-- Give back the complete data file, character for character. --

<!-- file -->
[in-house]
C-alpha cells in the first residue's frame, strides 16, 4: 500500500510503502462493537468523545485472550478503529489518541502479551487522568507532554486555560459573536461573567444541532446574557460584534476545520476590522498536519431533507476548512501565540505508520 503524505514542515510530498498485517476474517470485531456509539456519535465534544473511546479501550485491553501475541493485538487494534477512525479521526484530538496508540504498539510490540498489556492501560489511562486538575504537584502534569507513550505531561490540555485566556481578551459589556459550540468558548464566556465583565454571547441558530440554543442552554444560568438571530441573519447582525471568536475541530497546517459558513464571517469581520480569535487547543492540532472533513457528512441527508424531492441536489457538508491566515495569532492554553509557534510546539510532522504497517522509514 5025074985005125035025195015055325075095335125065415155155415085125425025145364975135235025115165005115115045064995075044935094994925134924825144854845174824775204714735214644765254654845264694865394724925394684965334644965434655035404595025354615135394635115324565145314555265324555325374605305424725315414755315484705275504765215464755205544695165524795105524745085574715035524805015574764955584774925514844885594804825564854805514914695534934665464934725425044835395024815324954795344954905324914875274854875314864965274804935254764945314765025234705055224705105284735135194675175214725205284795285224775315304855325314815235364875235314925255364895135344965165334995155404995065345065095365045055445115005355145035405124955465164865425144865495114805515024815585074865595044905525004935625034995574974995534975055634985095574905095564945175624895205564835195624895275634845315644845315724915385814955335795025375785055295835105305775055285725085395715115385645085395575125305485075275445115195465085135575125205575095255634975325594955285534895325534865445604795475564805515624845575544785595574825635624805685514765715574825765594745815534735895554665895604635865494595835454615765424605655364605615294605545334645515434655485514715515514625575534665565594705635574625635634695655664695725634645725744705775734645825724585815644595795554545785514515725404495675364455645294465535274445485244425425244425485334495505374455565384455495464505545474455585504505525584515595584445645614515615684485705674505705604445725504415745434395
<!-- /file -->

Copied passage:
[in-house]
C-alpha cells in the first residue's frame, strides 16, 4: 500500500510503502462493537468523545485472550478503529489518541502479551487522568507532554486555560459573536461573567444541532446574557460584534476545520476590522498536519431533507476548512501565540505508520 503524505514542515510530498498485517476474517470485531456509539456519535465534544473511546479501550485491553501475541493485538487494534477512525479521526484530538496508540504498539510490540498489556492501560489511562486538575504537584502534569507513550505531561490540555485566556481578551459589556459550540468558548464566556465583565454571547441558530440554543442552554444560568438571530441573519447582525471568536475541530497546517459558513464571517469581520480569535487547543492540532472533513457528512441527508424531492441536489457538508491566515495569532492554553509557534510546539510532522504497517522509514 5025074985005125035025195015055325075095335125065415155155415085125425025145364975135235025115165005115115045064995075044935094994925134924825144854845174824775204714735214644765254654845264694865394724925394684965334644965434655035404595025354615135394635115324565145314555265324555325374605305424725315414755315484705275504765215464755205544695165524795105524745085574715035524805015574764955584774925514844885594804825564854805514914695534934665464934725425044835395024815324954795344954905324914875274854875314864965274804935254764945314765025234705055224705105284735135194675175214725205284795285224775315304855325314815235364875235314925255364895135344965165334995155404995065345065095365045055445115005355145035405124955465164865425144865495114805515024815585074865595044905525004935625034995574974995534975055634985095574905095564945175624895205564835195624895275634845315644845315724915385814955335795025375785055295835105305775055285725085395715115385645085395575125305485075275445115195465085135575125205575095255634975325594955285534895325534865445604795475564805515624845575544785595574825635624805685514765715574825765594745815534735895554665895604635865494595835454615765424605655364605615294605545334645515434655485514715515514625575534665565594705635574625635634695655664695725634645725744705775734645825724585815644595795554545785514515725404495675364455645294465535274445485244425425244425485334495505374455565384455495464505545474455585504505525584515595584445645614515615684485705674505705604445725504415745434395